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First Person: No family or residence is perfect, but we must try harder

Barbara Moser and her mother, Eva, at the Times of Your Life Festival in ’89.

Barbara Moser and her mother, Eva, at the Times of Your Life Festival in ’89.

Losing my mother, Eva, in early July was nothing like I thought it would be. I thought I had done what I could to make sure she was taken care of by finding a small residence with people who seemed to love her.

I placed her there seven years ago when she started showing symptoms of dementia. She was given a lovely room and we “individualized” it with pictures of family covering the walls. We moved in her favourite pieces of furniture. Everything seemed perfect, except there was little or no stimulation from what I could tell. Often when I arrived unexpectedly, she was sleeping. I let it be because they seemed to be taking very good care of her.

Little by little, she lost whatever interest she had in doing small chores like setting the table and folding laundry because everything was done for her. I had The Gazette delivered (which she had once read avidly) but there was no one to read it with her. And I let that be.

I wondered about some of the meals I saw being served on weekends: sandwich halves on white bread or hot dogs with made-from-frozen fries. And I let that be.

I started to worry when I met the doctor who visited once a month. He did not want to look me in the eye and was brisk and cold. He wasn’t keen on discussing my mother’s health or quality of life with me. And I let that be.

Then things got worse. Our podiatrist informed me that my mother’s toenail had to come off because no one had noticed how badly infected it was.

About two years ago, my mother was diagnosed with breast cancer. Again, it wasn’t the doctor who noticed the substantial lump on her breast, but the wife of the owner. The lump had been there for quite a while, the oncologist told me, but because my mother had Alzheimer’s and it was growing slowly, he would treat it with medication because surgery would be too traumatic for her.

A few months ago my mother took a turn for the worse. She no longer enjoyed food at her favourite restaurants. She forgot how to use her fork and knife. She stopped smiling and making jokes. She didn’t seem to know who we were. Over a month or two she forgot how to walk. She would take two or three steps and then begin to fall. When I asked the residence about this, they said I shouldn’t worry, even when she forgot my name and ceased recognizing me altogether. It was happening too quickly. And I let it be.

One day I showed up and she looked ill. She was sitting slumped over and didn’t budge or acknowledge my presence, even when I put my little dog on her lap. When I called the owner, he said she was tired from a recent activity—singing. It was clearly more than that. What was happening to my mother? I told the residence owner that she needed a doctor. But the doctor wasn’t called. And I let it be.

On the evening of Saturday, July 6, the owner’s son called and told me I had to call the ER doctor right away because she had to know if I wanted them to use extraordinary measures if my mother should lose consciousness.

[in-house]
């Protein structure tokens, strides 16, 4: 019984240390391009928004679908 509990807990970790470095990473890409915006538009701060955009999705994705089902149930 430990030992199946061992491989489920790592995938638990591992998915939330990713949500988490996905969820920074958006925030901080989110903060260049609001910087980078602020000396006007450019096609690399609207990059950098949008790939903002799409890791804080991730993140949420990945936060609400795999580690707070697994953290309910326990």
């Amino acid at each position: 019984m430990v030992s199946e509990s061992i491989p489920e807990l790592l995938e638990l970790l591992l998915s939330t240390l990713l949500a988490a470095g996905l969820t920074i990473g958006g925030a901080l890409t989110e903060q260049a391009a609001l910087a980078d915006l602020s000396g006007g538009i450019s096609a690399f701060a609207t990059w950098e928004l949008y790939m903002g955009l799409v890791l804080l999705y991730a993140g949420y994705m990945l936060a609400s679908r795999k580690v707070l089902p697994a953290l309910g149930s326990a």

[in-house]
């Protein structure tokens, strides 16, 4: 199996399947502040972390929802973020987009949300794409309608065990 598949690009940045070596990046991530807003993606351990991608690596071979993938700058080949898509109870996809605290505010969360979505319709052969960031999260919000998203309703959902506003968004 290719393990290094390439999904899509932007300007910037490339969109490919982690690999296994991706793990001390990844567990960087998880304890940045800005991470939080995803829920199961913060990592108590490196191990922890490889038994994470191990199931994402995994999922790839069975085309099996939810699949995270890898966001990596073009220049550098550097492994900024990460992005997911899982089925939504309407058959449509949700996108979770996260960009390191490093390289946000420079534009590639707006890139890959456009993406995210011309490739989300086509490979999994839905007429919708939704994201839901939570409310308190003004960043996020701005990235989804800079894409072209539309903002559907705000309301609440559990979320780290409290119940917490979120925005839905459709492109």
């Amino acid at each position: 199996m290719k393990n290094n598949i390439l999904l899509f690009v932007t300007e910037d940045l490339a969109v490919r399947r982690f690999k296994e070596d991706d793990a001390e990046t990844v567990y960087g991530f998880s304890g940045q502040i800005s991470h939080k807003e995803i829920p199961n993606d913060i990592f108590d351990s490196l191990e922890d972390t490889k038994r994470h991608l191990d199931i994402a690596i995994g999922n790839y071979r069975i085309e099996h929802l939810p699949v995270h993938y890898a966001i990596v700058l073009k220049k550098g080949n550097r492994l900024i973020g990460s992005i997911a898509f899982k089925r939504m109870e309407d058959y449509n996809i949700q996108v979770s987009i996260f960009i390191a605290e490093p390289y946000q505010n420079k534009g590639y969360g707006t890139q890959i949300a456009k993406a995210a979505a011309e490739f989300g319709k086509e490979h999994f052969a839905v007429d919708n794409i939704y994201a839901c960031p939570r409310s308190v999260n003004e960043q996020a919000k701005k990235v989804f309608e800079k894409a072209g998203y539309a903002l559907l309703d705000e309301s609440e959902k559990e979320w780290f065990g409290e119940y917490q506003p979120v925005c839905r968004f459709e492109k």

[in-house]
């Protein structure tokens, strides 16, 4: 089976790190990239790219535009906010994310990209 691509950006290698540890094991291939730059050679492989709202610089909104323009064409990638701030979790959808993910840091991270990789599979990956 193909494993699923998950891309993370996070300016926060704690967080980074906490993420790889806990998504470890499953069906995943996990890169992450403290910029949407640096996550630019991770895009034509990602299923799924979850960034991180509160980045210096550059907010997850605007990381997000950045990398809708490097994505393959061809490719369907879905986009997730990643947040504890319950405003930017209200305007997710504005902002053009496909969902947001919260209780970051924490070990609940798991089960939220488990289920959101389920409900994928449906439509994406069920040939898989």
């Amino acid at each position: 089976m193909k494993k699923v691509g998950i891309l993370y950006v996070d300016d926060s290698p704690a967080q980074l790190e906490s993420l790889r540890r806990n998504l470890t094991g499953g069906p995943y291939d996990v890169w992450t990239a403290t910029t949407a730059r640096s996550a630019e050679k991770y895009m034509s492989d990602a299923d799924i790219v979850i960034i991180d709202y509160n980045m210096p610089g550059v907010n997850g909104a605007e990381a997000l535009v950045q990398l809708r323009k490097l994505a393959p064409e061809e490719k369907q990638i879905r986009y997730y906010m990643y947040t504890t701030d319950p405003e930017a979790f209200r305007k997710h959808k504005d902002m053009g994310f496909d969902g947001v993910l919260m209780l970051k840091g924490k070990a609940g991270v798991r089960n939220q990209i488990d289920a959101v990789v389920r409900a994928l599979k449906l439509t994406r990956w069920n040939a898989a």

My mother had been sent to the hospital by the doctor during his monthly visit at 5pm. I was being informed at 11pm, ostensibly because they thought I had left town. If that was true, why were they calling me six hours later?

My mom was sent alone in the ambulance, confused and in pain.

When we rushed to the hospital, we were told she had sepsis, from an undetected infection. They weren’t sure if it had started in the urinary tract but that seemed possible.

I was left to make quick decisions that would keep my mother alive, but for how long? I was shocked to see her so agitated and in so much pain. When the ER doctor told me that no matter what we did, she probably wouldn’t last the night, I told them to take out all the tubes and needles and let her die in peace.

The four of us—Irwin and I and my daughters Amy and Molly—spent the night by her side while she got morphine and seemed much more comfortable. We sang to her, all her favourite songs, and talked to her. At one point, she seemed to come back to us. She looked into our eyes and seemed to know us. Finally in the morning she died. It was such a gradual process that I didn’t know when she was actually gone.

 

I tell this story because I know many have gone through what I have and what my mother did. I feel guilty because I didn’t push harder to bring another doctor into the residence (although that is not easy) when the owner wouldn’t listen to my pleas. I feel guilty that I didn’t check my mother for signs of infection, didn’t take her to a doctor when she kept complaining she couldn’t walk and listened instead to the owner who said she was walking fine at the residence and as always, “it was nothing.”

Later I was also told that my mother had fallen and they had put her back in bed and informed the CLSC nurse later. I have since learned this is exactly what not to do. Never move a senior who has fallen. Call 911 immediately and then inform the family.

What are the lessons to be learned from my experience? Follow your instincts. Don’t let others tell you not to worry if you know something is wrong. Check for problems yourself. Don’t wait for doctors and caregivers to discover and treat your parents’ symptoms. If possible, visit often and at different times of the day and week. Look for sudden changes in weight and appetite. My mother lost a lot of weight in the last few months.

Am I grateful that I found a residence that looked after my mother for seven years? Yes. Could I have done better for her by moving her? Probably not. The move would have been traumatic for her.

If you have a loved one in a residence, learn from my story: Don’t let it be.

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